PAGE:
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Spill Control & Dangerous Goods Storage

Frequently Asked Questions

A spill kit is a set of absorbent items, to be used in case of a spill, leak or other discharge of environmentally hazardous liquids. Spill kits should always be topped up and on hand for the next spill so that a prompt response and clean-up can be performed effectively.

When a chemical spill occurs, there are three first steps to be taken as below. (With major spills, the authorities should also be contacted):
  1. Control the source of the spill,
  2. Contain the spill,
  3. Clean up the spill.
Different types and sizes of portable spill kits are supplied in containers such as water-proof bags, barrels, buckets and wheelie bins to suit the individual situations of workplaces. They are essential for every truck, bus, other heavy vehicle, car park, loading dock, laboratory, maintenance shed, workshop, factory, bus or truck depot, airport hangar, boat storage facility, car sales yard.

There are 3 main types of spill kits:

  1. Oil & Fuel Kits (Yellow kits with white colour coded absorbents) – these kits do not absorb water which means they can be used outdoors during rain (or dry weather) to remove contaminants from run-off. These kits absorb oils, diesel, petrol, coolants, degreasers, mild acids, paint, solvents.
  2. General Purpose Spill Kits (Blue kits with grey colour coded absorbents) – these universal spill kits are used to soak up coolants, degreasers, paint, blood, bodily fluids, oils and fuels as well as mild acids, bases and water-based chemicals, plus ‘AdBlue’ (urea and deionised water) and water. This kit is designed for all general applications including indoors where water from fire sprinkler discharge or roof leaks may occur.
  3. Hazchem Spill Kits (Red kits with pink colour coded absorbents) - for virtually all chemicals, aggressive acids and bases (alkalis), paint, solvents, oils, fuels, coolants, degreasers, herbicides and pesticides.
Is your spill kit topped up and ready for use? There is nothing worse than experiencing a spill and not having the necessary equipment available to respond immediately. It is also a legal requirement to prevent spilled chemicals from entering stormwater systems. Under the Environment Protection Act 1970 and Council’s Local Laws, businesses have a responsibility to prevent the discharge of waste from their property causing stormwater pollution.
How to work out the height (depth) of a bund for a particular capacity: There is a simple formula for calculating the volume capacity and therefore the height that a spill control bund needs to be. “The capacity of a bund must be at least 110% of the volume of the largest container in storage.” This can be worked out using a few simple steps as follows:
  1. Identify the volume of the largest container to be stored within the bund. E.g. 207L (44 Gallon) drum etc.
  2. Add 10% to this volume, e.g. 207L + 10% = 228L.
  3. Measure the length x width in cm of the floor area where the bund is to be located. E.g. 200cm x 300cm = 60,000cm2.
  4. There are 1000 cubic cm in 1 litre. So for 228L, the CC’s are 228,000. Divide this volume by the floor area (60,000cm2) to get the minimum height of the bund which in this example is 3.8cm.
  5. This means that for a bund 2m x 3m (200cm x 300cm) used to store a largest container of 207L, a suitable bunding product to use would be 2 rolls of Area Safe Extruded Rubber Hump Bund which is 4cm high.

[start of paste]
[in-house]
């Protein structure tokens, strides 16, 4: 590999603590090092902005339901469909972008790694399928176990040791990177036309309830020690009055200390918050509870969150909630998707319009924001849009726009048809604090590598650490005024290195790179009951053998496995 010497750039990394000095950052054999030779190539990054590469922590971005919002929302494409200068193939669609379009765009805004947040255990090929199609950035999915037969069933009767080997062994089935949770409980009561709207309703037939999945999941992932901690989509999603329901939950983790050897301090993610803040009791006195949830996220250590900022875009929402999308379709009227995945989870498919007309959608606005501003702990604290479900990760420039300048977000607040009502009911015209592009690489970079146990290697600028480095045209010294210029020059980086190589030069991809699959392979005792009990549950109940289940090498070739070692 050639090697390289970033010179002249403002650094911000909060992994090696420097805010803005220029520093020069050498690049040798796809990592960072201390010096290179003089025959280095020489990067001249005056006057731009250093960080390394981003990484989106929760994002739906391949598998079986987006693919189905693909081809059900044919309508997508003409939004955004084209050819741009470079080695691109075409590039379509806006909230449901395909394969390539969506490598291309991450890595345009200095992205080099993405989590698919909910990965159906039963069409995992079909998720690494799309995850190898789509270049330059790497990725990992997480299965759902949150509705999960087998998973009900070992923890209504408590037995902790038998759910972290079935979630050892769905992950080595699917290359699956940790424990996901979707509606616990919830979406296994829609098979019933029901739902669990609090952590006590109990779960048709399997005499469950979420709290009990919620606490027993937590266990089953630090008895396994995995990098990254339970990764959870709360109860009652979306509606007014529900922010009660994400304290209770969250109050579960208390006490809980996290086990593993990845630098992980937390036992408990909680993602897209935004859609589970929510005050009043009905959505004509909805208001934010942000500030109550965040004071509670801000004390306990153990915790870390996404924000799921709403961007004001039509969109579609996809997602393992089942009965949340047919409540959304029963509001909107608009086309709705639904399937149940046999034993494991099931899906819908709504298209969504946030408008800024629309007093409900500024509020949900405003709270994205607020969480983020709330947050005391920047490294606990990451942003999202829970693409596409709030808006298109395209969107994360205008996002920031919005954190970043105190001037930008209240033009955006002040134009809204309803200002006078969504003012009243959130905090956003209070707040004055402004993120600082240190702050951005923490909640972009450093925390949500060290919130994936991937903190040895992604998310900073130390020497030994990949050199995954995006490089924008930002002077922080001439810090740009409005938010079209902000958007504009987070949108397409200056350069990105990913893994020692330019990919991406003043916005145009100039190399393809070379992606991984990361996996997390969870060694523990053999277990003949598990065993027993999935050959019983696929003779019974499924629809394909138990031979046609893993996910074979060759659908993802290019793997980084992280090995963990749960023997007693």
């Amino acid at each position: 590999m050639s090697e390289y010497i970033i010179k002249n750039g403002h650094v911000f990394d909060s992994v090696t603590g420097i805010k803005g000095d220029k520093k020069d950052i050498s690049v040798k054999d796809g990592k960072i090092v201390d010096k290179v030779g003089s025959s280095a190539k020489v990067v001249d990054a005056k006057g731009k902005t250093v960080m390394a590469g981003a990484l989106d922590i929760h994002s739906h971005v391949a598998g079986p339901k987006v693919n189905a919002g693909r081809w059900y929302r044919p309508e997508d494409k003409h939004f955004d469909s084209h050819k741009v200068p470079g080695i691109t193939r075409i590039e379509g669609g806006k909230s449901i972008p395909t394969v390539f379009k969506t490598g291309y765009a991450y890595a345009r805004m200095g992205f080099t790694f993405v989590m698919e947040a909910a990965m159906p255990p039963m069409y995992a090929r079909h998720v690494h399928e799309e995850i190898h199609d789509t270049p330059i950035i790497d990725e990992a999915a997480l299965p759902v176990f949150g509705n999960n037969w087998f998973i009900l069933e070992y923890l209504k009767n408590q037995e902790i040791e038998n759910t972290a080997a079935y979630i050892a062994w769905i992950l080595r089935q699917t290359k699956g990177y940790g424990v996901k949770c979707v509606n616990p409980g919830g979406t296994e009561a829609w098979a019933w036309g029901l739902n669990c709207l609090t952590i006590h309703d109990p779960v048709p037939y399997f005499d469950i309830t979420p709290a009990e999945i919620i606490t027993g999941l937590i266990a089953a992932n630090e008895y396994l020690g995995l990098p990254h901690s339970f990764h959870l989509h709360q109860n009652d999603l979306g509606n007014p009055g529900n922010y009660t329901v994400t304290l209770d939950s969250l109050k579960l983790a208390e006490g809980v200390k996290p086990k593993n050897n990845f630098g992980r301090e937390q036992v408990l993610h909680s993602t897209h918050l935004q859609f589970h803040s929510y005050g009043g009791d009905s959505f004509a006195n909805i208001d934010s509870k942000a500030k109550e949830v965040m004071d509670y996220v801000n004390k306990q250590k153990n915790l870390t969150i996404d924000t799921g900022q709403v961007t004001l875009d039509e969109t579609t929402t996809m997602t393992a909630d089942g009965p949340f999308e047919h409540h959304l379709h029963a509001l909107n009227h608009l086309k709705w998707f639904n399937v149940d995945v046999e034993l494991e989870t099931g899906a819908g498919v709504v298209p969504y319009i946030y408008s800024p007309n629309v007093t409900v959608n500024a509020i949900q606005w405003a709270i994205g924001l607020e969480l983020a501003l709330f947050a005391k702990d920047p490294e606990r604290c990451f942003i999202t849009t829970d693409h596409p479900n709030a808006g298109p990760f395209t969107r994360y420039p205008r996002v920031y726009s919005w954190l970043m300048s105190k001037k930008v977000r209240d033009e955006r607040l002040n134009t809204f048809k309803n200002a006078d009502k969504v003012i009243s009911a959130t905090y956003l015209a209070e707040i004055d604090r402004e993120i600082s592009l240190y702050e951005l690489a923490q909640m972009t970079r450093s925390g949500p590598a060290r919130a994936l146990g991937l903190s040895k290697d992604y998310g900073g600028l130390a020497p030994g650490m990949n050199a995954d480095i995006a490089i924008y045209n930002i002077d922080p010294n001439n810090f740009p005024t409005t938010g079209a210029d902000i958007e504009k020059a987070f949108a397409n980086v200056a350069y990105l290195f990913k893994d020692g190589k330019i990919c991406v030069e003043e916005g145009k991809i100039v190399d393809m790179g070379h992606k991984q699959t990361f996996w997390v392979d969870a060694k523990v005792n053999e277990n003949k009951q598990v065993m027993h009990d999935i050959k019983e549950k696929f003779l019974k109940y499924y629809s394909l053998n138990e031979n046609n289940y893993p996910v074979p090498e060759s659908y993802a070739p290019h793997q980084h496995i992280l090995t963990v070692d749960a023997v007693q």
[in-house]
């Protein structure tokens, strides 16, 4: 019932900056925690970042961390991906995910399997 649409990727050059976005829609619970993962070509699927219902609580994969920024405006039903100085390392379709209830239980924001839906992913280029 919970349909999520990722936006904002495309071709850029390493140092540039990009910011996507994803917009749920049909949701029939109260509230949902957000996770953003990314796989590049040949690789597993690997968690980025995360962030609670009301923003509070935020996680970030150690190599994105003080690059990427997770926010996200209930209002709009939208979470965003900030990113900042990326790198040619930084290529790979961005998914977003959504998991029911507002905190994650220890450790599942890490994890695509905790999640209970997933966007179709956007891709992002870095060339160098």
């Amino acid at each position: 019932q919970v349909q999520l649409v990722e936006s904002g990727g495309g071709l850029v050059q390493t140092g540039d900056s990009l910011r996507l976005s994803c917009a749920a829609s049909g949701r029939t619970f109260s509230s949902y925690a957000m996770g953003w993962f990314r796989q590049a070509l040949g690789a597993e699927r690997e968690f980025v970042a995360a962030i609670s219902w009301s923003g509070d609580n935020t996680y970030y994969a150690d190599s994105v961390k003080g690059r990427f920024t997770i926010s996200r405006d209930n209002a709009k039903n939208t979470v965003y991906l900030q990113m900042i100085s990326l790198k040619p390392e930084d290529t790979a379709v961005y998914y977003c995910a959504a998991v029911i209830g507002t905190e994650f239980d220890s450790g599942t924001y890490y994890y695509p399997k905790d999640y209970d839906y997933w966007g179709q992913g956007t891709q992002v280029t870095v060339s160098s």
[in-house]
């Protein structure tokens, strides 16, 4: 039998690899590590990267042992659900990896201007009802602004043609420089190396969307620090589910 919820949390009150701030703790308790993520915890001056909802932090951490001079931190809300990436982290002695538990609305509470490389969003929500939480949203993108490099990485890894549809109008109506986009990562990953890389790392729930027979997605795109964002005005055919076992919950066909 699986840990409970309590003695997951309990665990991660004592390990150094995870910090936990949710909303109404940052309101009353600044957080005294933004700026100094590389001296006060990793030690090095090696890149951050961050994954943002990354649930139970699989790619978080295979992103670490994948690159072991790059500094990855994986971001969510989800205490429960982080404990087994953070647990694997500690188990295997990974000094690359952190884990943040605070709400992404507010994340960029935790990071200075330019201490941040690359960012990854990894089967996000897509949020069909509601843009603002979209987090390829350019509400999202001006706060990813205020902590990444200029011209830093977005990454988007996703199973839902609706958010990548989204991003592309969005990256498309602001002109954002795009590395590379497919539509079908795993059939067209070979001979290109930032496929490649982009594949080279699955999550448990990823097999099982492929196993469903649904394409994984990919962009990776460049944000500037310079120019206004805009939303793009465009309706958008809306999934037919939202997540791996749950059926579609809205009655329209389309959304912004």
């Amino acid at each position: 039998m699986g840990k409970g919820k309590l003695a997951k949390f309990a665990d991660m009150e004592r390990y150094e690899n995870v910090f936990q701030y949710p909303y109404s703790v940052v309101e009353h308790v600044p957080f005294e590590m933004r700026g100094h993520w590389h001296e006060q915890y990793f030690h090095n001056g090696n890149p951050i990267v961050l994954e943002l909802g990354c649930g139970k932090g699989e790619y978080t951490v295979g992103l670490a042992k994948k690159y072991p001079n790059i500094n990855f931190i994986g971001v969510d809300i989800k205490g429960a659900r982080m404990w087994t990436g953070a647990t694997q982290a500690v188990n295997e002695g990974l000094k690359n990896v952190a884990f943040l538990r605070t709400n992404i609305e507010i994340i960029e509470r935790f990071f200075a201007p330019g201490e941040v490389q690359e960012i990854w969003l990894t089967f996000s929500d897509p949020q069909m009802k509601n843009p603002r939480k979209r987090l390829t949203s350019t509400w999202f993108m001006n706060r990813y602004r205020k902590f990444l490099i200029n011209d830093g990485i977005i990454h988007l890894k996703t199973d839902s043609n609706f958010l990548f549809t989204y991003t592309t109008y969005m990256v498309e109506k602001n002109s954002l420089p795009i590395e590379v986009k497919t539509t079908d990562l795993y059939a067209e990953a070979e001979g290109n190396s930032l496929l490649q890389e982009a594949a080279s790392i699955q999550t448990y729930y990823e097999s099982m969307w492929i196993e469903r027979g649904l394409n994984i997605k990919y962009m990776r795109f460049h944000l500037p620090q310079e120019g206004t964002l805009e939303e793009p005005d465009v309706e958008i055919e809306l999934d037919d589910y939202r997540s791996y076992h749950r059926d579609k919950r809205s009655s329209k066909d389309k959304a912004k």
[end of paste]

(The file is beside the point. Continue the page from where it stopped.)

Dangerous goods cabinets store chemicals safely to protect people and buildings, particularly from fire. They provide emergency personnel safe access and extra time to fight fires without the fire exploding out of control. Unprotected chemicals are an accelerant that speeds or accelerates the development and escalation of fire. It’s no secret that most industrial fires and accidents are caused by improper storage and handling of hazardous substances.

It is dangerous to store different categories of chemical together and it is dangerous (and against the law) to store more than a very small quantity of chemicals without an Australian Standard approved storage cabinet. For safe storage of chemical containers, Area Safe dangerous goods cabinets should be purchased.

The different categories for dangerous goods storage are as below. These chemicals must be stored in a colour coded Australian Standard compliant storage cabinet, labelled with the correct Hazchem sign placard as follows:
  1. Flammable Liquids (e.g. fuel) – yellow cabinets, ‘Flammable Liquid 3 + relevant Danger sign’.
  2. Corrosives (e.g. acid, chlorine etc) – blue cabinets, + ‘Corrosive 8’ sign.
  3. Pesticides – green cabinet, ‘Toxic 6 + relevant Danger Sign’.
  4. Flammable Gases – Aluminium or Galvanised Gas Bottle Cage (outdoors), ‘Flammable Gas 2 + relevant Danger sign’.
  5. Aerosols – aluminium cages, + ‘Flammable Gas 2’ sign.
  6. Herbicides are not classified as dangerous goods because they are water soluble.

According to Australian Standards, an Emergency eyewash, emergency shower and a spill kit must be installed in the area where hazardous substances are stored, opened, handled and prepared.

White coloured cabinets should only be used for storing waste flammable liquids (205L drum). This is because emergency services need the distinctive colour coding on the different cabinet types so they can instantly identify what chemicals are in storage.

This information is general in nature – professional advice should be sought for specific requirements.

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